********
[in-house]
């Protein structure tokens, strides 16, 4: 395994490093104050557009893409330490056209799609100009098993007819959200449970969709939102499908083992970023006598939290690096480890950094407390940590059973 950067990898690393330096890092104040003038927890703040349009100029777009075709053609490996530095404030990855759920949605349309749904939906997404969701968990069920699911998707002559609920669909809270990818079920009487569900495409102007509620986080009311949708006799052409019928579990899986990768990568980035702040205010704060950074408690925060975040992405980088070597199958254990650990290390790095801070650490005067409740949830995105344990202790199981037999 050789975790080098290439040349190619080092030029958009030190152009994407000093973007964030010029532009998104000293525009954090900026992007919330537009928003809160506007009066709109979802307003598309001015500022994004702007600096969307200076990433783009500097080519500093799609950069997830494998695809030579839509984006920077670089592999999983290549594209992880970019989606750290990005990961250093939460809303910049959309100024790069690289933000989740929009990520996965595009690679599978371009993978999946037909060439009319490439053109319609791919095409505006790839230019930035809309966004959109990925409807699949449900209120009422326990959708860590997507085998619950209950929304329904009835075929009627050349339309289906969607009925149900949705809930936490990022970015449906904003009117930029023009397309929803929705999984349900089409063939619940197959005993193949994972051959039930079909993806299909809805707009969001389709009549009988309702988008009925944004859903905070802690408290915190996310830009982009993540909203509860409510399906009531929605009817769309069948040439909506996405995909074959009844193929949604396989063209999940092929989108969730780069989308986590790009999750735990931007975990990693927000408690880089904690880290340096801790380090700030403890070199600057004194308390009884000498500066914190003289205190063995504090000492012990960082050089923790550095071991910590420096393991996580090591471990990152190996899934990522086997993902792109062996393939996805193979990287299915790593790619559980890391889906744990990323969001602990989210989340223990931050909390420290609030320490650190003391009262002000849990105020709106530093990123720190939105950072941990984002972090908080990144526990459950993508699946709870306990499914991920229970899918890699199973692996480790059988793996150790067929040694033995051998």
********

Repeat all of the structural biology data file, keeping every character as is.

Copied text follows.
[in-house]
């Protein structure tokens, strides 16, 4: 395994490093104050557009893409330490056209799609100009098993007819959200449970969709939102499908083992970023006598939290690096480890950094407390940590059973 950067990898690393330096890092104040003038927890703040349009100029777009075709053609490996530095404030990855759920949605349309749904939906997404969701968990069920699911998707002559609920669909809270990818079920009487569900495409102007509620986080009311949708006799052409019928579990899986990768990568980035702040205010704060950074408690925060975040992405980088070597199958254990650990290390790095801070650490005067409740949830995105344990202790199981037999 050789975790080098290439040349190619080092030029958009030190152009994407000093973007964030010029532009998104000293525009954090900026992007919330537009928003809160506007009066709109979802307003598309001015500022994004702007600096969307200076990433783009500097080519500093799609950069997830494998695809030579839509984006920077670089592999999983290549594209992880970019989606750290990005990961250093939460809303910049959309100024790069690289933000989740929009990520996965595009690679599978371009993978999946037909060439009319490439053109319609791919095409505006790839230019930035809309966004959109990925409807699949449900209120009422326990959708860590997507085998619950209950929304329904009835075929009627050349339309289906969607009925149900949705809930936490990022970015449906904003009117930029023009397309929803929705999984349900089409063939619940197959005993193949994972051959039930079909993806299909809805707009969001389709009549009988309702988008009925944004859903905070802690408290915190996310830009982009993540909203509860409510399906009531929605009817769309069948040439909506996405995909074959009844193929949604396989063209999940092929989108969730780069989308986590790009999750735990931007975990990693927000408690880089904690880290340096801790380090700030403890070199600057004194308390009884000498500066914190003289205190063995504090000492012990960082050089923790550095071991910590420096393991996580090591471990990152190996899934990522086997993902792109062996393939996805193979990287299915790593790619559980890391889906744990990323969001602990989210989340223990931050909390420290609030320490650190003391009262002000849990105020709106530093990123720190939105950072941990984002972090908080990144526990459950993508699946709870306990499914991920229970899918890699199973692996480790059988793996150790067929040694033995051998």